Our results underline that bio-geomorphological feedbacks acting on the watershed scale are able to form vastly different channel networks, with some scatter in network properties caused by tidal range and relative elevation (Supplementary Table 1, Fig. 3). Although the simplification of fast-homogenous and slow-patchy colonization strategies for mangroves and salt marshes does not do justice to the variety of growth characteristics11,22, our comparison suggests that evolutionary selection in colonization strategies, in particular vivipary, might have major implications on coastal morphologies and potentially coastal resilience53. Channel networks have a primary control on the distribution of sediment and hydrodynamic energy across the vegetated surface13. More specifically, the presence of more extensive and potentially deeper tidal channel networks created by plant-flow interactions allows sediment to reach areas further inland54 and alters inorganic sedimentation on the vegetated platform55. For mangrove systems, where tidal channels are more limited, sediment is predominantly deposited in the more seaward zone of the forest leaving the landward side devoid of sediment input27,56. This can cause sediment starvation in the upper forest so that sea-level rise is more likely to outpace sediment accretion rates, with potential negative impacts on mangrove cover and diversity40. Thus, channel network properties are potentially important determinants of whether entire wetlands or merely subsections can keep up with rising sea levels, which has important implications on estimated carbon budgets and projected carbon sequestration rates, which has not been explored yet57,58,59. Channel network properties also affect how effectively coastal vegetation dampens storm surges as the presence of low-drag channels allows flood tidal waves to propagate much further inland, reducing their coastal protection function14. Consequently, climate-driven ecotone shifts, might not only change species diversity of salt marshes and mangroves but also channel dynamics, and thus resilience and services provided by coastal wetlands.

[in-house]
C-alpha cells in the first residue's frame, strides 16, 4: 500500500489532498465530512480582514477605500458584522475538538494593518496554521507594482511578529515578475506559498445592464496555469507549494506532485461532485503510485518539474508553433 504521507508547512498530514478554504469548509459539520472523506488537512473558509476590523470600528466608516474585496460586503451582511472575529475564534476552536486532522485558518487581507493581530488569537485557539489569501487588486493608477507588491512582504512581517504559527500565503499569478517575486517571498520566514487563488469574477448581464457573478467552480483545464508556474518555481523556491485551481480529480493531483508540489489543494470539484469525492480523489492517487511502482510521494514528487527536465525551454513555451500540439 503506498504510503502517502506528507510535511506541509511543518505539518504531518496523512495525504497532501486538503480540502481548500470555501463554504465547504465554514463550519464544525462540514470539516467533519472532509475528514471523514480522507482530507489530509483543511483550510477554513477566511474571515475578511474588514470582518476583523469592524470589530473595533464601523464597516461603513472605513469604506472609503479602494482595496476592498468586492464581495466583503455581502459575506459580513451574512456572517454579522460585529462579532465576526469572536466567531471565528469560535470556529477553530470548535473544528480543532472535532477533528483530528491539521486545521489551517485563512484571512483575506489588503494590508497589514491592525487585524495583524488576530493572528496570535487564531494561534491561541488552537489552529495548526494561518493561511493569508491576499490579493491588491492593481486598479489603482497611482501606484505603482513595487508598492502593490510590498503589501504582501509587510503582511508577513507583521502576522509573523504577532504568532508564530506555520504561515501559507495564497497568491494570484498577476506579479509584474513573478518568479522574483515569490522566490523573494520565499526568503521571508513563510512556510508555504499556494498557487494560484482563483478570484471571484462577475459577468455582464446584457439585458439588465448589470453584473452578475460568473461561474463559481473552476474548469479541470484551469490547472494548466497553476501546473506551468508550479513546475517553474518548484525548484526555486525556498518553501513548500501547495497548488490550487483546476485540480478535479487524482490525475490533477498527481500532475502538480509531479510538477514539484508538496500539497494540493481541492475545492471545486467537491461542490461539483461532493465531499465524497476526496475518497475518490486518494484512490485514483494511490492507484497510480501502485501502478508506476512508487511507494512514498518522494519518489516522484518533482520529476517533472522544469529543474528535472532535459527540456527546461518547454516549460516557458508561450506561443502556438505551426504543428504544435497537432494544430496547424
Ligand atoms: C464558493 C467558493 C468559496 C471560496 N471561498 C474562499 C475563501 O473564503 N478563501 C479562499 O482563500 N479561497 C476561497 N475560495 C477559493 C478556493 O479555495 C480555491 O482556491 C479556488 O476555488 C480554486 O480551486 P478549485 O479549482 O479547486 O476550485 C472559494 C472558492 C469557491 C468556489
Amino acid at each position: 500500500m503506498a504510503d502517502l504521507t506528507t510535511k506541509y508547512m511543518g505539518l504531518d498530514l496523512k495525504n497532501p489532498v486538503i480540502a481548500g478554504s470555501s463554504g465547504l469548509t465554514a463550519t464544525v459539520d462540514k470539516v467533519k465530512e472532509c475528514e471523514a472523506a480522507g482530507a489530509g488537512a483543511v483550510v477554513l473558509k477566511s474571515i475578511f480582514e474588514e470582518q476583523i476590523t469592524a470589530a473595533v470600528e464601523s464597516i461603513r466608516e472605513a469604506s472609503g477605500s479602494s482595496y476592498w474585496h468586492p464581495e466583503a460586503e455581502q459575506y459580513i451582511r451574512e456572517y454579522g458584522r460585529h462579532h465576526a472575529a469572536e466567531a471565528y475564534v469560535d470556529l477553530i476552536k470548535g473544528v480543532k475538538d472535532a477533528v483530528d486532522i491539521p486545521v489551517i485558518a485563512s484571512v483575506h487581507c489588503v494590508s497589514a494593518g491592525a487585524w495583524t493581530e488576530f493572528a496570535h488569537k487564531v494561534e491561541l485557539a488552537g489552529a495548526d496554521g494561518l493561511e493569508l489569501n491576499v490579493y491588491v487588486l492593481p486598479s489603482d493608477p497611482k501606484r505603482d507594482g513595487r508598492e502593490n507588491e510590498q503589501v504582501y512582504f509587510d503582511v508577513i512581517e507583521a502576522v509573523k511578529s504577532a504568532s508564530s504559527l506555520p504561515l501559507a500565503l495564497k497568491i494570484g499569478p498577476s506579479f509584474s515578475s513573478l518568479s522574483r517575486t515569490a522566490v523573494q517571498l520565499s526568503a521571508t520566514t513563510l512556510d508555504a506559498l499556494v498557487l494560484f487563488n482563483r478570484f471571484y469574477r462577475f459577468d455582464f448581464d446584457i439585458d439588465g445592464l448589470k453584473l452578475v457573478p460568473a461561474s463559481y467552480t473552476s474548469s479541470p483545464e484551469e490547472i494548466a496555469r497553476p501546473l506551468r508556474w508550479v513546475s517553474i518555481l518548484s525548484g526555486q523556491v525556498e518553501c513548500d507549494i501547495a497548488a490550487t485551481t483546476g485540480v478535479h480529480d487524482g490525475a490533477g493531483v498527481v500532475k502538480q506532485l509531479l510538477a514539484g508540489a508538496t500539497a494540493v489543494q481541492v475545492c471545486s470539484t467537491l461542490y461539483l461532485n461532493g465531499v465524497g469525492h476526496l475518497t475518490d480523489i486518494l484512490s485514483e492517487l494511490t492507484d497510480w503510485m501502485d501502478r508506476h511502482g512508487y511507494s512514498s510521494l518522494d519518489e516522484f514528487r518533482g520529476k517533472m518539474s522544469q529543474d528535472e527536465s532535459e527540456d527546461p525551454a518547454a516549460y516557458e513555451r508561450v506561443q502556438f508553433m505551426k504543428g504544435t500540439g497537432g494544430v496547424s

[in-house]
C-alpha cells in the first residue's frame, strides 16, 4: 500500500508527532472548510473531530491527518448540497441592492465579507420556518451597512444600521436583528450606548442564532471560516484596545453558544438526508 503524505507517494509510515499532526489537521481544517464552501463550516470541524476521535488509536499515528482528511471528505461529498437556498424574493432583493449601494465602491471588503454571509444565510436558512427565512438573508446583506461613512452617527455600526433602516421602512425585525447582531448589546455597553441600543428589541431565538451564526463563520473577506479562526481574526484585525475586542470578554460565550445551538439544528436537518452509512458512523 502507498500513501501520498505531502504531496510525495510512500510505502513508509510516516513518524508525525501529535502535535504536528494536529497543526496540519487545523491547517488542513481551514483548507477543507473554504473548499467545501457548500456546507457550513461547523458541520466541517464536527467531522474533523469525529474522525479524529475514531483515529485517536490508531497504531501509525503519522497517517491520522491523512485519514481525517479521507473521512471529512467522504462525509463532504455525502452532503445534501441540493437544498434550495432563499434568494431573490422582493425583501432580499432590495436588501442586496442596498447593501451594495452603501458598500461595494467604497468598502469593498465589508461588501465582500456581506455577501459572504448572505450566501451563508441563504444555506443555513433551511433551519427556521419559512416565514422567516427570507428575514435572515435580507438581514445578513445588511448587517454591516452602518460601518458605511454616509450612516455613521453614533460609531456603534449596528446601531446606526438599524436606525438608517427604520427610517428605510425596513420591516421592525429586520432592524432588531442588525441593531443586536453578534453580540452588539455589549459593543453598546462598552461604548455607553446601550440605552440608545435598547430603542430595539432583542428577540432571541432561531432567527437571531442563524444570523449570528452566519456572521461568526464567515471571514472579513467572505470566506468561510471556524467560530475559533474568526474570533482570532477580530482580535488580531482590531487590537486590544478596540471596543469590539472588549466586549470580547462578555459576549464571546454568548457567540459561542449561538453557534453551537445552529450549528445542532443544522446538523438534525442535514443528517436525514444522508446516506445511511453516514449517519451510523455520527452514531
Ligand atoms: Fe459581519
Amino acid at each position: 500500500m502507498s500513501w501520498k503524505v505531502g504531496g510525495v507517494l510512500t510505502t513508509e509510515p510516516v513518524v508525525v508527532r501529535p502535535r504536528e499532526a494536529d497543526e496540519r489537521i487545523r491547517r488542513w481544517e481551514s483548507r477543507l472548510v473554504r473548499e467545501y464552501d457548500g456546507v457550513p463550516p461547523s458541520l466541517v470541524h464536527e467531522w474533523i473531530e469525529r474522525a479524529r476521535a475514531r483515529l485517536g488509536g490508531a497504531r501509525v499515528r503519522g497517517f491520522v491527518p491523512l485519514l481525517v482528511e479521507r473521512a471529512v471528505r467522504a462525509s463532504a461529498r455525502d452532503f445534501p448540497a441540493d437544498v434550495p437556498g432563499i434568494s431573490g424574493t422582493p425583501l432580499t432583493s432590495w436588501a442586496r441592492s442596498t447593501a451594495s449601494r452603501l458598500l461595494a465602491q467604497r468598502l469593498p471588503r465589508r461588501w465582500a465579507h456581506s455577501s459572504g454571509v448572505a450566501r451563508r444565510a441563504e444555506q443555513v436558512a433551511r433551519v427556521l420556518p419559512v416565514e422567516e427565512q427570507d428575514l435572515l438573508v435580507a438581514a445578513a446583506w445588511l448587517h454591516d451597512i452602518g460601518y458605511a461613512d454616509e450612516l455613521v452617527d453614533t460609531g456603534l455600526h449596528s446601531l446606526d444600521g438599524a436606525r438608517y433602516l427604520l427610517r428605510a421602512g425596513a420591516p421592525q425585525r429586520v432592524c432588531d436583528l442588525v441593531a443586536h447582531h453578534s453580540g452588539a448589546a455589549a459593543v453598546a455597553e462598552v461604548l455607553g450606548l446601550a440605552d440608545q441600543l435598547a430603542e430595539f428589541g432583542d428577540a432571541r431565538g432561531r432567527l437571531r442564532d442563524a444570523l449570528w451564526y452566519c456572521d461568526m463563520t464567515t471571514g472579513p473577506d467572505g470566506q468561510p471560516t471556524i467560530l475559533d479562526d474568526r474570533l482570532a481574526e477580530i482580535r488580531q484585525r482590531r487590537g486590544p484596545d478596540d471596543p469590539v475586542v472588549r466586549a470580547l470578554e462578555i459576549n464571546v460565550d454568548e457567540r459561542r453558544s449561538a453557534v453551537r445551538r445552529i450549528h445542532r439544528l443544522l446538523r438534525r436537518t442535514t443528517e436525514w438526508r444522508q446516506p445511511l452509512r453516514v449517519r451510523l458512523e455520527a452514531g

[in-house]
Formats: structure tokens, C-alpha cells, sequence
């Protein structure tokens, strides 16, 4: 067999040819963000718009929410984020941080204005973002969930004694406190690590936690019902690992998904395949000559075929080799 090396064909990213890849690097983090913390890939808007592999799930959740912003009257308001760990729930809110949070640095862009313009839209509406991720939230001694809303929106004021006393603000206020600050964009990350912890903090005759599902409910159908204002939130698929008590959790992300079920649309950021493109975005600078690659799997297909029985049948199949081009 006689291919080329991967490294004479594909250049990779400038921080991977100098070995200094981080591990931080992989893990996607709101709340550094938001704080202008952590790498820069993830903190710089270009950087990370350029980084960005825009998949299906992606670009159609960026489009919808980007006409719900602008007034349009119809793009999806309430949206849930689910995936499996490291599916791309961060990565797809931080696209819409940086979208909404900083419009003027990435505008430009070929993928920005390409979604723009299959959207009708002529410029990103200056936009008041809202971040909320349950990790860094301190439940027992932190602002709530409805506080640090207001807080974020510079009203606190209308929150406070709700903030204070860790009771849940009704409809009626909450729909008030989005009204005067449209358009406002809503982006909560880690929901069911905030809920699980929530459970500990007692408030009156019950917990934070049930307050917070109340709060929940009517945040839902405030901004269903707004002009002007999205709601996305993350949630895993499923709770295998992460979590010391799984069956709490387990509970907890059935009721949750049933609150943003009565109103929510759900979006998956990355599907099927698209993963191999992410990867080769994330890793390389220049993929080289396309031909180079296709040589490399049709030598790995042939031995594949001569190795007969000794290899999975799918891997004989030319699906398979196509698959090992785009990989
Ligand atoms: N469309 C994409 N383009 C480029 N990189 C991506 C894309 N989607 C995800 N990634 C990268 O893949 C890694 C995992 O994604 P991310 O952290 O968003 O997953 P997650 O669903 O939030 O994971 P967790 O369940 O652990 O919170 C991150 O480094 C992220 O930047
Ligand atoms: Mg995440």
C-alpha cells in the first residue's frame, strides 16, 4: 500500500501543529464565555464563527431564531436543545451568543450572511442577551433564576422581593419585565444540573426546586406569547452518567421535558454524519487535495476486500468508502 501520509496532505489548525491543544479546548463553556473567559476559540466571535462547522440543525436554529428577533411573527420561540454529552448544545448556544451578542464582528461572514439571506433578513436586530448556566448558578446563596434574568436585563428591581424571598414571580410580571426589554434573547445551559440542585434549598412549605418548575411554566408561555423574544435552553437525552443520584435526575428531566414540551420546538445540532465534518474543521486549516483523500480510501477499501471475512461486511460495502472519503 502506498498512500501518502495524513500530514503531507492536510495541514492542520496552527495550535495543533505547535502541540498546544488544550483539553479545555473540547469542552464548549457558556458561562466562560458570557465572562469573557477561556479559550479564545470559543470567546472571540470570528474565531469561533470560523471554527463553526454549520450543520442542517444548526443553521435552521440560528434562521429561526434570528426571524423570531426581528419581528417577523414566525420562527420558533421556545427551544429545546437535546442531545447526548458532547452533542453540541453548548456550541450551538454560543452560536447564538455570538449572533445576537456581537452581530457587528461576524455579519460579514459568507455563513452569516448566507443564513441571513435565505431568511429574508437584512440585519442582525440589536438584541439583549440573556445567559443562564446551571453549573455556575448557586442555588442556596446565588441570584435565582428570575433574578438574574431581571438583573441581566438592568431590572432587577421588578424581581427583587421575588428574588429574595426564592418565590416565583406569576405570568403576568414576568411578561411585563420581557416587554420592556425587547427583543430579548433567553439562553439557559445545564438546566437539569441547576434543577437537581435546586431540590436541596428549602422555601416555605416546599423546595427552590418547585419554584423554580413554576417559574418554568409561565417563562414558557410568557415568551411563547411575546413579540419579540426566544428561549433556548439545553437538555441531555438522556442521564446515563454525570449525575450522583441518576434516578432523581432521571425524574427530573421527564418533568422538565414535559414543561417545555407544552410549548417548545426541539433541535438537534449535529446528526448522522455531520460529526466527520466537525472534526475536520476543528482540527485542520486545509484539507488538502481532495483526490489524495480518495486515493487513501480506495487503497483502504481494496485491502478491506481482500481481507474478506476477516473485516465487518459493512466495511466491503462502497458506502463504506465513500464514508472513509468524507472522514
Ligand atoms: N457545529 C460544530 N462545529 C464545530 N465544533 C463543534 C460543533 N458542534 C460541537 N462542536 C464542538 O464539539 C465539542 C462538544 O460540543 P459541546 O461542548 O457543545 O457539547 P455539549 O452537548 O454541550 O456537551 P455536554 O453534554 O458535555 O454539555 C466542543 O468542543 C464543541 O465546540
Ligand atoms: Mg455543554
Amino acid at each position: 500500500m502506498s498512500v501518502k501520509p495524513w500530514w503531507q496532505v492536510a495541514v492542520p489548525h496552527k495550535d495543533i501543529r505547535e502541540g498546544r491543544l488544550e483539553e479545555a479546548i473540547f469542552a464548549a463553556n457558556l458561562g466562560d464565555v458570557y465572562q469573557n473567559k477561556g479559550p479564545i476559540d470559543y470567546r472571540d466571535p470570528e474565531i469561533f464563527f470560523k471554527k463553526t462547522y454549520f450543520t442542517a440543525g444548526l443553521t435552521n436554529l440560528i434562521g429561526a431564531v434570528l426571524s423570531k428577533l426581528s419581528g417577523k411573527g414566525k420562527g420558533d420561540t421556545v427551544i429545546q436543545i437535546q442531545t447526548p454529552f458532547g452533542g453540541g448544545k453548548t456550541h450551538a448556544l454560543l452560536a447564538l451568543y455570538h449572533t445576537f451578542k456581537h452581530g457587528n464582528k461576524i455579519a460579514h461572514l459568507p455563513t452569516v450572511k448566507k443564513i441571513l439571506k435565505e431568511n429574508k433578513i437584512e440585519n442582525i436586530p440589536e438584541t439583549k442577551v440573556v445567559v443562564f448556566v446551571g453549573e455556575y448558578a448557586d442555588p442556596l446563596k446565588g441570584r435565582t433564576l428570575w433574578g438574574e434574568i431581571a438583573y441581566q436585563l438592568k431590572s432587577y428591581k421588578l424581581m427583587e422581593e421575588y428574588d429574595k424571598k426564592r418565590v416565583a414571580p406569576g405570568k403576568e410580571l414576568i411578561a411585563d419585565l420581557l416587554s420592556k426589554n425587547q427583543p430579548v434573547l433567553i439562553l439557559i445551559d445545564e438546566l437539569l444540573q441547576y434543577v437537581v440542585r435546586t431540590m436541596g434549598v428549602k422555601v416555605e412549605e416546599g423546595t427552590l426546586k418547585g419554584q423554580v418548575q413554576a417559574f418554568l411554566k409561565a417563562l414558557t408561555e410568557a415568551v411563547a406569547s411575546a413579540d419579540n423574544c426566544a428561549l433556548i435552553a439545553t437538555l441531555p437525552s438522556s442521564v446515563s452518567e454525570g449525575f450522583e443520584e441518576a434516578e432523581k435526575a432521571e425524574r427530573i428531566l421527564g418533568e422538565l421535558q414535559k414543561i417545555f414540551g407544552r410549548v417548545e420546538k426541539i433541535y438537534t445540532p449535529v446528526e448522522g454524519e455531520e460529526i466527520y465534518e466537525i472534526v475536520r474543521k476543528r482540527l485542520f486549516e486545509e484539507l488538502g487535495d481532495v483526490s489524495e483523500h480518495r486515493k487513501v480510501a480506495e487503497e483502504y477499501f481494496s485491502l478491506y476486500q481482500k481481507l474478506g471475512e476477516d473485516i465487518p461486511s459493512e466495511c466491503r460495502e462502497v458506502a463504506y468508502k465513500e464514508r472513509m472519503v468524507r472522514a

Image processing and network analysis

We extracted tidal channel networks from multi-spectral satellite images to be able to consistently (using the same data source and techniques) compare systems with different tidal ranges at characteristic geomorphological settings (open coast, lagoon and estuary) around the globe. Our analysis utilized globally available multi-spectral (R, G, B, NIR) high-resolution satellite images (pixel size of 3 x 3 m) from Planet Labs (, with a constellation of 150–200 nano-satellites “Doves” collecting imagery at 3–5 m resolution on a daily scale. To obtain a representative overview of global wetland characteristics, fifteen sites were selected varying in tidal range (micro-, meso- and macro-tidal) and coastal wetland type (salt marsh and mangrove) (Fig. 1). Image selection per site was based on a cloud cover <5% and the most recent acquisition date of the 4-band PlanetScope scene (PS4scene, 3 m spatial resolution) image product. An overview of the investigated sites and their characteristics can be found in Supplementary Table 1.